# Why do the hash functions tested by SMhasher appear to be exceptionally fast?

In SMhasher, it seems that data (keys) are read one by one sequentialy, and not splited and:

MiB/sec: The average of the Bulk key speed test for alignments 0-7 with 262144-byte keys. The higher the better.


/\ This is written in its README.

The author said that are the output of hash functions that is measured.

Take a fast hash function tested by SMhasher, for example Blake3, it has 1288.84 MiB/S is a modern processor.

As the output is measured, 1288.84 MiB/S equals ~1351446691-bytes that means ~42232709 outputs of Blake3, each output has 32-byte (256-bits).

But if we multiply the number of Blake3 invocations per 262144-byte keys hashed sequentially as input we have this: 42232709 * 262144 = 11071051268096-bytes read as input (11.07-terabytes).

How can it be possible that the input of a hash function tested can read data at 11.07-terabytes per second?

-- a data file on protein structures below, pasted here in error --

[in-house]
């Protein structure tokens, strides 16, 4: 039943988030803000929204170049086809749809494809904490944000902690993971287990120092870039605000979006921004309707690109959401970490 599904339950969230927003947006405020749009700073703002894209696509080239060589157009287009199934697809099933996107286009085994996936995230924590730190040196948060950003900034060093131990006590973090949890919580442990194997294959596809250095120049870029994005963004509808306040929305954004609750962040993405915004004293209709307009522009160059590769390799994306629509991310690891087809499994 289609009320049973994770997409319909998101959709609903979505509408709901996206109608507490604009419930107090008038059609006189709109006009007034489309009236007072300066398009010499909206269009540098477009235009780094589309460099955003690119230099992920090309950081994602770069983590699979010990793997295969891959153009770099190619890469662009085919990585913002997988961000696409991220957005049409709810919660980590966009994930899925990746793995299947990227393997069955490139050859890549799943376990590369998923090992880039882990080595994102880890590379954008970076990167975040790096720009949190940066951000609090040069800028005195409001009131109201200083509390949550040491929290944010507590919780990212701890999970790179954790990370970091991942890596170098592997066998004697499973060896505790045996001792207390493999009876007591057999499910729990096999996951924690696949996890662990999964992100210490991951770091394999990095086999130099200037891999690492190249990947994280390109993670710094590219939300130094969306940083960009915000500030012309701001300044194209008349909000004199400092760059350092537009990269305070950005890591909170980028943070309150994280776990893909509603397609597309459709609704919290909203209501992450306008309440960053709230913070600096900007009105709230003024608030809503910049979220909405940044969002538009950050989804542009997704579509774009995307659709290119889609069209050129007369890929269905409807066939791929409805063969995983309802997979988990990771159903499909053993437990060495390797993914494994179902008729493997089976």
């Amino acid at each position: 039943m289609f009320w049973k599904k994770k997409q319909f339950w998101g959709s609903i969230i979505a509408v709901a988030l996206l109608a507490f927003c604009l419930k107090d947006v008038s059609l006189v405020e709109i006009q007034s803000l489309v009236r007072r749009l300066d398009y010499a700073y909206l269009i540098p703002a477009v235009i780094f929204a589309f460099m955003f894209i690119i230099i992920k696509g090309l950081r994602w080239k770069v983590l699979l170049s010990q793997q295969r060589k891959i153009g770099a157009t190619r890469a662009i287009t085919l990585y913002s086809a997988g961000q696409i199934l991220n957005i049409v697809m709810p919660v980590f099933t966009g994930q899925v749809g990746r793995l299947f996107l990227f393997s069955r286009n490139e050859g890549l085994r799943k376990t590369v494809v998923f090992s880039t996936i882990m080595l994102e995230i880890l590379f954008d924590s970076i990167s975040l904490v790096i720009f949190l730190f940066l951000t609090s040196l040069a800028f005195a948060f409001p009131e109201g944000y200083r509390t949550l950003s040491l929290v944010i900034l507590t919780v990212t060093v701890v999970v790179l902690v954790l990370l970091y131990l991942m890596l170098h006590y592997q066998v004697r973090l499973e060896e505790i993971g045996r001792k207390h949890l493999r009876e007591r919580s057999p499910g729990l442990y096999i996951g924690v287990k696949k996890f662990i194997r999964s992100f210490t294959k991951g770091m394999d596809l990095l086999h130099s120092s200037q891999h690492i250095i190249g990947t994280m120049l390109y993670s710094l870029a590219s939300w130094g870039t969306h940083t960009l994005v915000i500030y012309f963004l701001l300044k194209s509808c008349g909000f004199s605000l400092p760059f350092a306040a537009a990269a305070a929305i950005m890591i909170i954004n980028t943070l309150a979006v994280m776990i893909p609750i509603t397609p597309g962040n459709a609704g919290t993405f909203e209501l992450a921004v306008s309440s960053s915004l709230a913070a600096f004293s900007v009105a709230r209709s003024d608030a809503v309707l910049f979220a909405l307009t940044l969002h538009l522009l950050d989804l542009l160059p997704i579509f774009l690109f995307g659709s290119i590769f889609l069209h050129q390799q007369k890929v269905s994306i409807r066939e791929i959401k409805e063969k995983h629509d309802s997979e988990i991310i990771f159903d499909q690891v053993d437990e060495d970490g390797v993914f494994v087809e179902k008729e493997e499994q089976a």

• These are not all cryptographic hashes (Blake3 is though). Generally you perform SELECT's and searches using the DB keys. The key is the input of the hash function to build up a fast internal hash table. The key is hashed again to perform the lookup. Mar 12 at 6:19
• "The author said that are the output of hash functions that is measured." Can you show exactly where the author said that? This looks like a case of a misunderstood question, a badly written reply, or a misinterpretation of said reply. 1.3 GB/s of input data is the reasonable value here. Mar 13 at 3:07